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Molecular evidence suggesting the persistence of residual SARS-CoV-2 and immune responses in the placentas of pregnant patients recovered from COVID-19.
Cell Prolif. 2021 Jul 22 [Online ahead of print]CP

Abstract

OBJECTIVES

Recent studies have shown the presence of SARS-CoV-2 in the tissues of clinically recovered patients and persistent immune symptoms in discharged patients for up to several months. Pregnant patients were shown to be a high-risk group for COVID-19. Based on these findings, we assessed SARS-CoV-2 nucleic acid and protein retention in the placentas of pregnant women who had fully recovered from COVID-19 and cytokine fluctuations in maternal and foetal tissues.

MATERIALS AND METHODS

Remnant SARS-CoV-2 in the term placenta was detected using nucleic acid amplification and immunohistochemical staining of the SARS-CoV-2 protein. The infiltration of CD14+ macrophages into the placental villi was detected by immunostaining. The cytokines in the placenta, maternal plasma, neonatal umbilical cord, cord blood and amniotic fluid specimens at delivery were profiled using the Luminex assay.

RESULTS

Residual SARS-CoV-2 nucleic acid and protein were detected in the term placentas of recovered pregnant women. The infiltration of CD14+ macrophages into the placental villi of the recovered pregnant women was higher than that in the controls. Furthermore, the cytokine levels in the placenta, maternal plasma, neonatal umbilical cord, cord blood and amniotic fluid specimens fluctuated significantly.

CONCLUSIONS

Our study showed that SARS-CoV-2 nucleic acid (in one patient) and protein (in five patients) were present in the placentas of clinically recovered pregnant patients for more than 3 months after diagnosis. The immune responses induced by the virus may lead to prolonged and persistent symptoms in the maternal plasma, placenta, umbilical cord, cord blood and amniotic fluid.

Authors+Show Affiliations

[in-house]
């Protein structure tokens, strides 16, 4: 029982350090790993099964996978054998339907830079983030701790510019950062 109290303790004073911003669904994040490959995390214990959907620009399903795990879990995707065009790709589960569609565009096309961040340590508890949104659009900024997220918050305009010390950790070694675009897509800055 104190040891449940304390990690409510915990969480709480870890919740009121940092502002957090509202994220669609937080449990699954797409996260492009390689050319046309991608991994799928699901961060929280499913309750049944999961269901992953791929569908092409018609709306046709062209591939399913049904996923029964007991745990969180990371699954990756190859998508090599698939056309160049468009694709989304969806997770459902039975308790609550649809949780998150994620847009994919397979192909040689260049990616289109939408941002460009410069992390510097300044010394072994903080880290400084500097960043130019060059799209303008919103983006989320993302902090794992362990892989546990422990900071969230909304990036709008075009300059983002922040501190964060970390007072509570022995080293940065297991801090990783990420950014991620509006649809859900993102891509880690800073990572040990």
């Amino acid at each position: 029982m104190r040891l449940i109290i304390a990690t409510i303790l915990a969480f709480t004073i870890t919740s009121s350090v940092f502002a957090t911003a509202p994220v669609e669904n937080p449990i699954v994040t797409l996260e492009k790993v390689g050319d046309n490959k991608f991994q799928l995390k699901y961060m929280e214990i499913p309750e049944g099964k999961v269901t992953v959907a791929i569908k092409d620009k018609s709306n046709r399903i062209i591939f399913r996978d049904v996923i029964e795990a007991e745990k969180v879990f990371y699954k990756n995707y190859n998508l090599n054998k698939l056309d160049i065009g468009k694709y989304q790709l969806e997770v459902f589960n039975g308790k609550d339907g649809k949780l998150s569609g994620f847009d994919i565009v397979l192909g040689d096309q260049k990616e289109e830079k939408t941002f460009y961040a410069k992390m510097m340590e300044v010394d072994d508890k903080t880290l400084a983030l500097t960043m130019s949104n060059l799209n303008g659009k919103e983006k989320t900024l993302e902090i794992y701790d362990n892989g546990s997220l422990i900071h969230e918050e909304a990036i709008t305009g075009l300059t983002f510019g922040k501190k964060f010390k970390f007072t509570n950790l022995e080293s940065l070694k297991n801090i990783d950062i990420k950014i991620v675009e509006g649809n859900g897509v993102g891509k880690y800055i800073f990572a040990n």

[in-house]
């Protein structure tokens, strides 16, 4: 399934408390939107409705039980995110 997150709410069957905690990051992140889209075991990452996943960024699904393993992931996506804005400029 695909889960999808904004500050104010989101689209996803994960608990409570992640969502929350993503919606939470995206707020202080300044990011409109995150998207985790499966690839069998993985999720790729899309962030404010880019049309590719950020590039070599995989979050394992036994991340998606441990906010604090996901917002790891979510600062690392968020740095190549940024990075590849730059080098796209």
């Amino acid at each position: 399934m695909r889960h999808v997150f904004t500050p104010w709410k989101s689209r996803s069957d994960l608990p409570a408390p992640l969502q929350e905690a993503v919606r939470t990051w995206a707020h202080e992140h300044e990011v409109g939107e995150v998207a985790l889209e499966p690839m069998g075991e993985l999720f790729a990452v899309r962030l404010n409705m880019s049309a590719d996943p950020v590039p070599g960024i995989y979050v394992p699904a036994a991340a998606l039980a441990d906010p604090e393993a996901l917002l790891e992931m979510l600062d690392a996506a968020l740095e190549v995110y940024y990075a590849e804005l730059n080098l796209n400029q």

State Key Laboratory of Stem Cell and Reproductive Biology, Institute of Zoology, Chinese Academy of Sciences, Beijing, China. Institute for Stem Cell and Regeneration, Chinese Academy of Sciences, Beijing, China. University of Chinese Academy of Sciences, Beijing, China. Beijing Institute for Stem Cell and Regenerative Medicine, Beijing, China.Department of Gynecology and Obstetrics, Tongji Hospital, Tongji Medical College, Huazhong University of Science and Technology, Wuhan, China.State Key Laboratory of Stem Cell and Reproductive Biology, Institute of Zoology, Chinese Academy of Sciences, Beijing, China. Institute for Stem Cell and Regeneration, Chinese Academy of Sciences, Beijing, China. University of Chinese Academy of Sciences, Beijing, China. Beijing Institute for Stem Cell and Regenerative Medicine, Beijing, China.State Key Laboratory of Virology, Modern Virology Research Center, College of Life Sciences, Wuhan University, Wuhan, China.Department of Gynecology and Obstetrics, Tongji Hospital, Tongji Medical College, Huazhong University of Science and Technology, Wuhan, China.Department of Gynecology and Obstetrics, Tongji Hospital, Tongji Medical College, Huazhong University of Science and Technology, Wuhan, China.Department of Gynecology and Obstetrics, Tongji Hospital, Tongji Medical College, Huazhong University of Science and Technology, Wuhan, China.Department of Gynecology and Obstetrics, Tongji Hospital, Tongji Medical College, Huazhong University of Science and Technology, Wuhan, China.Department of Gynecology and Obstetrics, Tongji Hospital, Tongji Medical College, Huazhong University of Science and Technology, Wuhan, China.Department of Gynecology and Obstetrics, Tongji Hospital, Tongji Medical College, Huazhong University of Science and Technology, Wuhan, China.Department of Gynecology and Obstetrics, Tongji Hospital, Tongji Medical College, Huazhong University of Science and Technology, Wuhan, China.Department of Gynecology and Obstetrics, Tongji Hospital, Tongji Medical College, Huazhong University of Science and Technology, Wuhan, China.Department of Obstetrics, Maternal and Child Health Hospital of Hubei Province, Tongji Medical College, Huazhong University of Science and Technology, Wuhan, China.Department of Obstetrics, Maternal and Child Health Hospital of Hubei Province, Tongji Medical College, Huazhong University of Science and Technology, Wuhan, China.Department of Obstetrics, Maternal and Child Health Hospital of Hubei Province, Tongji Medical College, Huazhong University of Science and Technology, Wuhan, China.State Key Laboratory of Virology, Modern Virology Research Center, College of Life Sciences, Wuhan University, Wuhan, China.State Key Laboratory of Virology, Modern Virology Research Center, College of Life Sciences, Wuhan University, Wuhan, China.State Key Laboratory of Virology, Modern Virology Research Center, College of Life Sciences, Wuhan University, Wuhan, China.Department of Obstetrics and Gynecology, People's Hospital of Huangmei Country, Huanggang City, China.Zhongnan Hospital, Wuhan University, Wuhan, China.State Key Laboratory of Stem Cell and Reproductive Biology, Institute of Zoology, Chinese Academy of Sciences, Beijing, China. Institute for Stem Cell and Regeneration, Chinese Academy of Sciences, Beijing, China. Beijing Institute for Stem Cell and Regenerative Medicine, Beijing, China.Department of Obstetrics, Maternal and Child Health Hospital of Hubei Province, Tongji Medical College, Huazhong University of Science and Technology, Wuhan, China.Department of Gynecology and Obstetrics, Tongji Hospital, Tongji Medical College, Huazhong University of Science and Technology, Wuhan, China.State Key Laboratory of Stem Cell and Reproductive Biology, Institute of Zoology, Chinese Academy of Sciences, Beijing, China. Institute for Stem Cell and Regeneration, Chinese Academy of Sciences, Beijing, China. University of Chinese Academy of Sciences, Beijing, China. Beijing Institute for Stem Cell and Regenerative Medicine, Beijing, China.